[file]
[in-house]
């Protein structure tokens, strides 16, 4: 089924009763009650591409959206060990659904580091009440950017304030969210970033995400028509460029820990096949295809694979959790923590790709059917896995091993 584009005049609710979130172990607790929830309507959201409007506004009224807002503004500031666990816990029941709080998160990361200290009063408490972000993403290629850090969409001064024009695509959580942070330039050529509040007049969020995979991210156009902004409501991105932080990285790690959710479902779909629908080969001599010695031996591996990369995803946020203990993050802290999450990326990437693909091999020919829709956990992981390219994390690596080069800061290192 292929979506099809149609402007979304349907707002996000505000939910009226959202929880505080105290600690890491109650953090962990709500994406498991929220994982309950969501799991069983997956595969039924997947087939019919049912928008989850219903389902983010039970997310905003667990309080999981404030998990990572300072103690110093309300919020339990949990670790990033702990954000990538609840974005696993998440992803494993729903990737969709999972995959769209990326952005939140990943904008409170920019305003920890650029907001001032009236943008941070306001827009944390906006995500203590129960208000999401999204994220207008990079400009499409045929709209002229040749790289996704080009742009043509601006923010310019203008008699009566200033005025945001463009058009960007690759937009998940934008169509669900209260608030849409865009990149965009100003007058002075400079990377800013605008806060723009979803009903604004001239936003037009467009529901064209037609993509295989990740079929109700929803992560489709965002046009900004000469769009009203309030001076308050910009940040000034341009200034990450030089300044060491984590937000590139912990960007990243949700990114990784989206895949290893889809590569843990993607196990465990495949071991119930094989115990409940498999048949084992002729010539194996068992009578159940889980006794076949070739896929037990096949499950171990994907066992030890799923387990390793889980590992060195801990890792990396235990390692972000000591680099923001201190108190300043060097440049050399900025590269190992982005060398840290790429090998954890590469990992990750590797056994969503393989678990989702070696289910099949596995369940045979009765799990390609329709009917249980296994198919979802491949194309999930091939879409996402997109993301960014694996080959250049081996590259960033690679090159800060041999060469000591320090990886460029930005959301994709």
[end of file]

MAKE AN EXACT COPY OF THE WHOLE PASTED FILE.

[in-house]
């Protein structure tokens, strides 16, 4: 089924009763009650591409959206060990659904580091009440950017304030969210970033995400028509460029820990096949295809694979959790923590790709059917896995091993 584009005049609710979130172990607790929830309507959201409007506004009224807002503004500031666990816990029941709080998160990361200290009063408490972000993403290629850090969409001064024009695509959580942070330039050529509040007049969020995979991210156009902004409501991105932080990285790690959710479902779909629908080969001599010695031996591996990369995803946020203990993050802290999450990326990437693909091999020919829709956990992981390219994390690596080069800061290192 292929979506099809149609402007979304349907707002996000505000939910009226959202929880505080105290600690890491109650953090962990709500994406498991929220994982309950969501799991069983997956595969039924997947087939019919049912928008989850219903389902983010039970997310905003667990309080999981404030998990990572300072103690110093309300919020339990949990670790990033702990954000990538609840974005696993998440992803494993729903990737969709999972995959769209990326952005939140990943904008409170920019305003920890650029907001001032009236943008941070306001827009944390906006995500203590129960208000999401999204994220207008990079400009499409045929709209002229040749790289996704080009742009043509601006923010310019203008008699009566200033005025945001463009058009960007690759937009998940934008169509669900209260608030849409865009990149965009100003007058002075400079990377800013605008806060723009979803009903604004001239936003037009467009529901064209037609993509295989990740079929109700929803992560489709965002046009900004000469769009009203309030001076308050910009940040000034341009200034990450030089300044060491984590937000590139912990960007990243949700990114990784989206895949290893889809590569843990993607196990465990495949071991119930094989115990409940498999048949084992002729010539194996068992009578159940889980006794076949070739896929037990096949499950171990994907066992030890799923387990390793889980590992060195801990890792990396235990390692972000000591680099923001201190108190300043060097440049050399900025590269190992982005060398840290790429090998954890590469990992990750590797056994969503393989678990989702070696289910099949596995369940045979009765799990390609329709009917249980296994198919979802491949194309999930091939879409996402997109993301960014694996080959250049081996590259960033690679090159800060041999060469000591320090990886460029930005959301994709």